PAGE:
It's 'Good' Friday, Not 'Bad' Friday

Text:  John 19:17-30

Grace and Peace to you from God our Father and the Lord Jesus Christ. Amen.
We are here tonight to arrange a funeral.  The altar, pulpit, lectern, and so forth are stripped and decorated in black.  The lights have been dimed.  Your pastor is dressed in black.  It is a most sobering time. 
That is the way that it is with funerals.  They tend to be sobering.  They carry with them the feelings of heaviness, grief, sorrow, and sadness.  They are not good, but are bad. 
Even though there are those times when a dying person is spared from further suffering through an early death, the death of a beloved one is still never a good thing, but bad. 
The reason why this is so?
Death is our enemy.  Death is your enemy.  The Lord does not delight in death, and we do not as well.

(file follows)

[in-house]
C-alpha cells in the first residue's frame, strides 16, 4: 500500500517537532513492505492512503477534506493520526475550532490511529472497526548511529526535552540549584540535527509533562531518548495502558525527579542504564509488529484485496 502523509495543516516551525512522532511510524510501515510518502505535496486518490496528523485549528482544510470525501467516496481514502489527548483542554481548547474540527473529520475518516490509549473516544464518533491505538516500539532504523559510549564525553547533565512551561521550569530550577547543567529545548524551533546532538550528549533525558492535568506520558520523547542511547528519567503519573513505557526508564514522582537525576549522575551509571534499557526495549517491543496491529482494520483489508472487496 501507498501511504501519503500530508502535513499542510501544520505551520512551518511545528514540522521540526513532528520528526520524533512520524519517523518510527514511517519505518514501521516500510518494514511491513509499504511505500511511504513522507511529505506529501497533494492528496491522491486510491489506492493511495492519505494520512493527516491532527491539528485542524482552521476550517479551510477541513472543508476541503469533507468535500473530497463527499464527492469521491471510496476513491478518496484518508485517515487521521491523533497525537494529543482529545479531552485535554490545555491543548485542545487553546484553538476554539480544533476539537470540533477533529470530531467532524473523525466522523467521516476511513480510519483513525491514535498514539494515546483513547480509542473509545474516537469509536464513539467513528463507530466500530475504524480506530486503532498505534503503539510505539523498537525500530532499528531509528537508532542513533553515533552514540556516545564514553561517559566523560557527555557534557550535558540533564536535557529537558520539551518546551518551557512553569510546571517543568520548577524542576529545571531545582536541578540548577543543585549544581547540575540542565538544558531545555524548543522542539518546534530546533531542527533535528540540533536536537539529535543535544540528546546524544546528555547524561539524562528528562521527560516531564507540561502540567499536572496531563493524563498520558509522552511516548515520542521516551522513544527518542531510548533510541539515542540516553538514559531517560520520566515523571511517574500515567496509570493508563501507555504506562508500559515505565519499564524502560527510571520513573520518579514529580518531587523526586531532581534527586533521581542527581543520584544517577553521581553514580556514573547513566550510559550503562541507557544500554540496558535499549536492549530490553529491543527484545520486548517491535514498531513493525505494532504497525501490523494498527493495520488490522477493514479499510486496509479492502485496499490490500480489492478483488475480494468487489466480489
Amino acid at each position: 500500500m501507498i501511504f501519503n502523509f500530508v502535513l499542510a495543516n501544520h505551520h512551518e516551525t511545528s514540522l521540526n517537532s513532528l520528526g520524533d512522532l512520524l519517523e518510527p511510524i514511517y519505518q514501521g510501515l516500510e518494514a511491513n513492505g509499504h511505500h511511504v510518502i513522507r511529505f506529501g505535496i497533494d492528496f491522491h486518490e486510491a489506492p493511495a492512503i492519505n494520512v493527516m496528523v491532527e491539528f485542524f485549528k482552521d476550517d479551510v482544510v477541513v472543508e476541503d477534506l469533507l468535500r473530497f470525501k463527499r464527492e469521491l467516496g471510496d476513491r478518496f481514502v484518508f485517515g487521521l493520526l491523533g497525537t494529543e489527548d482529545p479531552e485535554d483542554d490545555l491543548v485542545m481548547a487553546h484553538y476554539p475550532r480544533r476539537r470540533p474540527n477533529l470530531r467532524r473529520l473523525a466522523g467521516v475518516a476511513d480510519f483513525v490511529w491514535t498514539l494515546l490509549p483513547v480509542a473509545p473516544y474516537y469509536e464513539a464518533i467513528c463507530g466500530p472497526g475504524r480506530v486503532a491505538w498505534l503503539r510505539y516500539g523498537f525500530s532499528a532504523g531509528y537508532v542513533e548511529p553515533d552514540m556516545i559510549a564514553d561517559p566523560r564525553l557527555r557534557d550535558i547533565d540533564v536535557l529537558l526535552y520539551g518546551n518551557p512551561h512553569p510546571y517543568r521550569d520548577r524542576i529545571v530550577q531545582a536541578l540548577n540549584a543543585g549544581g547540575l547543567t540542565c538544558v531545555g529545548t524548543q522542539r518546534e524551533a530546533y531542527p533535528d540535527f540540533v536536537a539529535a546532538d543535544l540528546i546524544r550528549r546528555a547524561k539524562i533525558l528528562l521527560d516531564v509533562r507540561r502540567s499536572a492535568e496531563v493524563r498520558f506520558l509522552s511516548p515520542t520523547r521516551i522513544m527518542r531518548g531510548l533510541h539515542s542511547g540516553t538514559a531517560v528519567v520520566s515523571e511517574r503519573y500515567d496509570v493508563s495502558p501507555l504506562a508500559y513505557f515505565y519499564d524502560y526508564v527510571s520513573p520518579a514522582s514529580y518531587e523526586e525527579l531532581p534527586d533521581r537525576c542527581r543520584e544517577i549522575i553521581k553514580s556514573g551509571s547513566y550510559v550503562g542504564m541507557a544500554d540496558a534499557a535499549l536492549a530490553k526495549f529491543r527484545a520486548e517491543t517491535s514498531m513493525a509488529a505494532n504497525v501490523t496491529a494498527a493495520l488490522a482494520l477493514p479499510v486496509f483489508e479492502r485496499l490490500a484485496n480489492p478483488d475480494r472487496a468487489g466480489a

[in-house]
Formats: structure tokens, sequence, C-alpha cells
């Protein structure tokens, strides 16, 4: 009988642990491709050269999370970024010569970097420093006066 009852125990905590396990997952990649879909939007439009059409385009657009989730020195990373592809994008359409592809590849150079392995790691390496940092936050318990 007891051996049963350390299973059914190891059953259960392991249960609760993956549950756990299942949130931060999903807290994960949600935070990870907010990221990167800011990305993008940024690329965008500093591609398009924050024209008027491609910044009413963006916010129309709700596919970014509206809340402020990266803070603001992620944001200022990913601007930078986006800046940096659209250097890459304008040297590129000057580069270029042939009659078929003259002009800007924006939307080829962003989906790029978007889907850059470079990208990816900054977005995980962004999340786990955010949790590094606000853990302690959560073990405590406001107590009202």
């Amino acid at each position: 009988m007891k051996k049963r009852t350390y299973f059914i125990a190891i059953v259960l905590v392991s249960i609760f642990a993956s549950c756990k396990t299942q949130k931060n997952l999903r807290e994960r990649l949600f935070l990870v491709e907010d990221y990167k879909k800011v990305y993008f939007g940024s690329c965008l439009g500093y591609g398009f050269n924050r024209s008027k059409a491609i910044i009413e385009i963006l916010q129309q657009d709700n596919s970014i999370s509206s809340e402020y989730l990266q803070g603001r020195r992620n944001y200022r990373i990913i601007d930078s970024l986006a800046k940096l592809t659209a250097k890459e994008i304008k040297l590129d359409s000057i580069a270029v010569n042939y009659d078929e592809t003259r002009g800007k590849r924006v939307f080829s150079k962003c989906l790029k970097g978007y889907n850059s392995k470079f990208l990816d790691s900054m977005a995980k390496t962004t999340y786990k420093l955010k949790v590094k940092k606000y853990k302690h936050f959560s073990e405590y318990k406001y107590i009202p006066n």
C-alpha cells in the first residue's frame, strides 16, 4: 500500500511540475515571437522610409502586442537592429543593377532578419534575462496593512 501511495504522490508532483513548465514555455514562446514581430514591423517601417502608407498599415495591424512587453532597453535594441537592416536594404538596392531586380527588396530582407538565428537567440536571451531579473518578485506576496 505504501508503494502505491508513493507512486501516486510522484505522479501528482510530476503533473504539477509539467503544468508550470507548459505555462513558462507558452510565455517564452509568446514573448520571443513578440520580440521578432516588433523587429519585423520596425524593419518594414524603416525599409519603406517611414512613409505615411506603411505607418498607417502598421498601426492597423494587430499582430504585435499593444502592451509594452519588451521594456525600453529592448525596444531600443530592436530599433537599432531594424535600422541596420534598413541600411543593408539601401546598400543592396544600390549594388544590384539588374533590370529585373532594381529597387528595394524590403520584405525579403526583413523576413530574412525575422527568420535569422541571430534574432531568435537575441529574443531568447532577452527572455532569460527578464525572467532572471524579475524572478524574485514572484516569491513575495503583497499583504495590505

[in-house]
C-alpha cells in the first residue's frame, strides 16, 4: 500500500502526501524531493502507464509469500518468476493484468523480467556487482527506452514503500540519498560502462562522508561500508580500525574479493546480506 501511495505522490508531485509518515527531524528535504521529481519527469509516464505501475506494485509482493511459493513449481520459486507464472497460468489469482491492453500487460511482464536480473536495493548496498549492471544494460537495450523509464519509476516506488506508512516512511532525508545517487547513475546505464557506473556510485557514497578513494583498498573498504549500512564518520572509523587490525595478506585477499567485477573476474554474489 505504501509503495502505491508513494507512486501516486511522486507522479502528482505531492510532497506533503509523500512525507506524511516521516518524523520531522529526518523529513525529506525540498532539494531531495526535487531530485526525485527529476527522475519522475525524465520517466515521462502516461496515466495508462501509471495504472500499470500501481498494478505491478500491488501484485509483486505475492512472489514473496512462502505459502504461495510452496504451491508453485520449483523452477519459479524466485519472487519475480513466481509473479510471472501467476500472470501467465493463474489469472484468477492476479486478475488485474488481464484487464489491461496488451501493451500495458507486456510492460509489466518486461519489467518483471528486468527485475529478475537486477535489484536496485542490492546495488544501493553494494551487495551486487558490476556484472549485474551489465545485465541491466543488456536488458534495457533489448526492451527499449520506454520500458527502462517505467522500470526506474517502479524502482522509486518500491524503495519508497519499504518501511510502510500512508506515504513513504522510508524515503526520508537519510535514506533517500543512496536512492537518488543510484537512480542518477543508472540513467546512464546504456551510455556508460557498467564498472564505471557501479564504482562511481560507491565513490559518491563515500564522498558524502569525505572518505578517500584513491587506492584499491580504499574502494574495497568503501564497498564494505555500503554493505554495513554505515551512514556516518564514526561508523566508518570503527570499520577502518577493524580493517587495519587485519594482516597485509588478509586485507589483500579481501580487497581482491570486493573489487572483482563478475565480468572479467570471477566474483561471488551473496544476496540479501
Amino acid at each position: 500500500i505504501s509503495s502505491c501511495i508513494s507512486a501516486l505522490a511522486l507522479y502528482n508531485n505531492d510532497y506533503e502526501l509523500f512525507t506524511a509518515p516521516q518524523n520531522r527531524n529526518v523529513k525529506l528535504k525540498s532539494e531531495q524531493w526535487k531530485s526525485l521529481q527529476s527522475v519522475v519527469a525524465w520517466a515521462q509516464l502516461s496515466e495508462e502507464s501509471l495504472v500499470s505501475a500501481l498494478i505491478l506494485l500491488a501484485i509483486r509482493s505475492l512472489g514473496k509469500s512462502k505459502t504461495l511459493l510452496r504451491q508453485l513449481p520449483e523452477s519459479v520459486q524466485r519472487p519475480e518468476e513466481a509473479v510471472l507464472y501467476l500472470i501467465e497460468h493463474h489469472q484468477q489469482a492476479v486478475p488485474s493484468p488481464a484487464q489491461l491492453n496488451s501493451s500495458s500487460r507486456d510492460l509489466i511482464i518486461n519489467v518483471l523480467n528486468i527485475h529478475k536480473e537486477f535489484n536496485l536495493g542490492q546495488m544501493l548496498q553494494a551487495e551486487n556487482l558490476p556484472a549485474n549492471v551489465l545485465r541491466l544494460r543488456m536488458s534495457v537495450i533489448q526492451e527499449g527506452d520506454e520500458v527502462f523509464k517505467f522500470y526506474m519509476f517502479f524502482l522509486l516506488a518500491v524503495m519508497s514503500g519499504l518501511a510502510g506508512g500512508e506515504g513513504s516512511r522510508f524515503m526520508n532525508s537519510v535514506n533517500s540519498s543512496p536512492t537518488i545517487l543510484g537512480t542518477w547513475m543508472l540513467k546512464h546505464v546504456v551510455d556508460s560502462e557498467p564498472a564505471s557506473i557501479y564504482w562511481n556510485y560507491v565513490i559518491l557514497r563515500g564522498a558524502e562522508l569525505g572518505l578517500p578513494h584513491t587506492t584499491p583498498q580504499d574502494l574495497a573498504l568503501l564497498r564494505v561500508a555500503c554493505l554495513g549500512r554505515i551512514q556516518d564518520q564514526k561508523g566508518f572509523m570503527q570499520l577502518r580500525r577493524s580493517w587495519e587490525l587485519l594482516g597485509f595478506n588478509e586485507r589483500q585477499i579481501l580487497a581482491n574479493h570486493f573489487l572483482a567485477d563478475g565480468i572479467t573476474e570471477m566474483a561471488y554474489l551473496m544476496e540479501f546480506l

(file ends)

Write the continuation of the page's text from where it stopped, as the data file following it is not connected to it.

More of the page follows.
Thus, when we come to funerals, we come with reluctance.  We even shy away from funerals that attempt to put the ‘fun’ in funeral through celebrating a person’s life.  Otherwise stated, we shy away from these so-called uplifting funerals, these “Celebrations of Life,” for no matter how hard these Celebration of Life Services attempt to downplay death, everybody still recognizes and feels the gloom of death that shines through forced smiles and the forced laughs. 
Undeniably, no matter which way you approach a funeral and no matter how much one tries to strip the funeral of the sting of death, funerals always have a dead body.  Funerals always have a dead corpse, a lifeless body that speaks to the living about mankind’s brokenness, sin, and demise. 
Funerals are bad, for death is our enemy.